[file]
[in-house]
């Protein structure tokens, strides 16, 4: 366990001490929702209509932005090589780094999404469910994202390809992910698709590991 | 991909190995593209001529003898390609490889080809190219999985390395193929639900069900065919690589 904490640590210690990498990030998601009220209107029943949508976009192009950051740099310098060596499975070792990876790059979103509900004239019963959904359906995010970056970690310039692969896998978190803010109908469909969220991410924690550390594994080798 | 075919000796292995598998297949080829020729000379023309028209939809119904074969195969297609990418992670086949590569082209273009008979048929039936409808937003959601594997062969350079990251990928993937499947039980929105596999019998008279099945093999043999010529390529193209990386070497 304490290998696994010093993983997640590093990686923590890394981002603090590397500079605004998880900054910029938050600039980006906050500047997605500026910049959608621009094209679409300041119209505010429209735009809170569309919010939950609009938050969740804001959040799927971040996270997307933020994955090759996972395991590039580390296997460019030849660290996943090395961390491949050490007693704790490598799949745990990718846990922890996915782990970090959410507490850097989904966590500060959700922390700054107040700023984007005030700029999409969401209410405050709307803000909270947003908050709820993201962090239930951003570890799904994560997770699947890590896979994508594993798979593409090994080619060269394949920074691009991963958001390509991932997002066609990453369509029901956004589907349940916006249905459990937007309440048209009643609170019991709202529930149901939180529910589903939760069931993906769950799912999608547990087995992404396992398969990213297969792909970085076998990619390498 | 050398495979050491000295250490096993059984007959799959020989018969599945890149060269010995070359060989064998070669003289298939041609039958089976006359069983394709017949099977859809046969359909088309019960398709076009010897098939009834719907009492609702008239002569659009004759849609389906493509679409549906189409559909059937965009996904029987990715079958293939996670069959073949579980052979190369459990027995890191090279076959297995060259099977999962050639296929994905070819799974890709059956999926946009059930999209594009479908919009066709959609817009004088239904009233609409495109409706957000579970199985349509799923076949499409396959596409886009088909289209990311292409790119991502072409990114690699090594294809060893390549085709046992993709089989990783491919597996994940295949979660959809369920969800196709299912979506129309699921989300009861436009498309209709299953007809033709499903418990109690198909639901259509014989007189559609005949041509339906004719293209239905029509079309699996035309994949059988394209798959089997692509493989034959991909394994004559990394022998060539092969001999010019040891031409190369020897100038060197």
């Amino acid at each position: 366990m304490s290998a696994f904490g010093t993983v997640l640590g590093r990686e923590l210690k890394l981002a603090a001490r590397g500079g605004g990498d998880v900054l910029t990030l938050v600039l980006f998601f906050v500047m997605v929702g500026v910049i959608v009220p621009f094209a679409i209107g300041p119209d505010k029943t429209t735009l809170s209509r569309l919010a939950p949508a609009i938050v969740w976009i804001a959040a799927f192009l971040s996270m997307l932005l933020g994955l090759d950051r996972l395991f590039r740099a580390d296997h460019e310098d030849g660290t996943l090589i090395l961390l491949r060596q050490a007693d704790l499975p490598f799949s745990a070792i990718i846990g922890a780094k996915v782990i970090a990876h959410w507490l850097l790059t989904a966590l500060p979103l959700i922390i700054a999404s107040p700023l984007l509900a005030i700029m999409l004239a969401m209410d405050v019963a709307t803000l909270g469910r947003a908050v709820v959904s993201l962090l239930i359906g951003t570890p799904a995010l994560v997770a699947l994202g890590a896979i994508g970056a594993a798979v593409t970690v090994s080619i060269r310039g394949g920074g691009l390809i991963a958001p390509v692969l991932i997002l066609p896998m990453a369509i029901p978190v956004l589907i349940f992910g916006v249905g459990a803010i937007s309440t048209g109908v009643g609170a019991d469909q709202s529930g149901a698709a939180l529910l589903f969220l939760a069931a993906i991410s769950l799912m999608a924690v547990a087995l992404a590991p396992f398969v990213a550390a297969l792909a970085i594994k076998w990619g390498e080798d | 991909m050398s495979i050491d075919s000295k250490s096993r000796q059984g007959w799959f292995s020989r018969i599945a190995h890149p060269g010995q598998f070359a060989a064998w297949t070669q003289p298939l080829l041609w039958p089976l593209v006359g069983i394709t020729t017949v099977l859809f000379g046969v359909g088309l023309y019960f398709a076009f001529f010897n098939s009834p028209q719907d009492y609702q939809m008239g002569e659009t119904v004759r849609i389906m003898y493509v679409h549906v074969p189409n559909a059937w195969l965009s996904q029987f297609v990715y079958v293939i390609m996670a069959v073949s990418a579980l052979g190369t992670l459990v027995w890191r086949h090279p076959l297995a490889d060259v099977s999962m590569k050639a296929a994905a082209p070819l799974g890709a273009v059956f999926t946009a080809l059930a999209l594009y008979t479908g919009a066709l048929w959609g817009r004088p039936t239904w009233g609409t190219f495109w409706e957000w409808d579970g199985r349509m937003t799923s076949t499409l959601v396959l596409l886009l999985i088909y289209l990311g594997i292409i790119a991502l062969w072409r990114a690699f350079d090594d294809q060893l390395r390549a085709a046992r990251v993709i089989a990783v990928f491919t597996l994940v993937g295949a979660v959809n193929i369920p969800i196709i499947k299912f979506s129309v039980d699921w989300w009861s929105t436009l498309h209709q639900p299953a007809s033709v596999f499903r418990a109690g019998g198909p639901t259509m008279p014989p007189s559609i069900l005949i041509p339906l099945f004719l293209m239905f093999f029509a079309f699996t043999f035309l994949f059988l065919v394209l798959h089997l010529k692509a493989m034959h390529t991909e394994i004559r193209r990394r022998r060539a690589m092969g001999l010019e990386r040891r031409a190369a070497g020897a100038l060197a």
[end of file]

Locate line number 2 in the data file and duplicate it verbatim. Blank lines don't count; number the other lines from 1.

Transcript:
């Protein structure tokens, strides 16, 4: 366990001490929702209509932005090589780094999404469910994202390809992910698709590991 | 991909190995593209001529003898390609490889080809190219999985390395193929639900069900065919690589 904490640590210690990498990030998601009220209107029943949508976009192009950051740099310098060596499975070792990876790059979103509900004239019963959904359906995010970056970690310039692969896998978190803010109908469909969220991410924690550390594994080798 | 075919000796292995598998297949080829020729000379023309028209939809119904074969195969297609990418992670086949590569082209273009008979048929039936409808937003959601594997062969350079990251990928993937499947039980929105596999019998008279099945093999043999010529390529193209990386070497 304490290998696994010093993983997640590093990686923590890394981002603090590397500079605004998880900054910029938050600039980006906050500047997605500026910049959608621009094209679409300041119209505010429209735009809170569309919010939950609009938050969740804001959040799927971040996270997307933020994955090759996972395991590039580390296997460019030849660290996943090395961390491949050490007693704790490598799949745990990718846990922890996915782990970090959410507490850097989904966590500060959700922390700054107040700023984007005030700029999409969401209410405050709307803000909270947003908050709820993201962090239930951003570890799904994560997770699947890590896979994508594993798979593409090994080619060269394949920074691009991963958001390509991932997002066609990453369509029901956004589907349940916006249905459990937007309440048209009643609170019991709202529930149901939180529910589903939760069931993906769950799912999608547990087995992404396992398969990213297969792909970085076998990619390498 | 050398495979050491000295250490096993059984007959799959020989018969599945890149060269010995070359060989064998070669003289298939041609039958089976006359069983394709017949099977859809046969359909088309019960398709076009010897098939009834719907009492609702008239002569659009004759849609389906493509679409549906189409559909059937965009996904029987990715079958293939996670069959073949579980052979190369459990027995890191090279076959297995060259099977999962050639296929994905070819799974890709059956999926946009059930999209594009479908919009066709959609817009004088239904009233609409495109409706957000579970199985349509799923076949499409396959596409886009088909289209990311292409790119991502072409990114690699090594294809060893390549085709046992993709089989990783491919597996994940295949979660959809369920969800196709299912979506129309699921989300009861436009498309209709299953007809033709499903418990109690198909639901259509014989007189559609005949041509339906004719293209239905029509079309699996035309994949059988394209798959089997692509493989034959991909394994004559990394022998060539092969001999010019040891031409190369020897100038060197």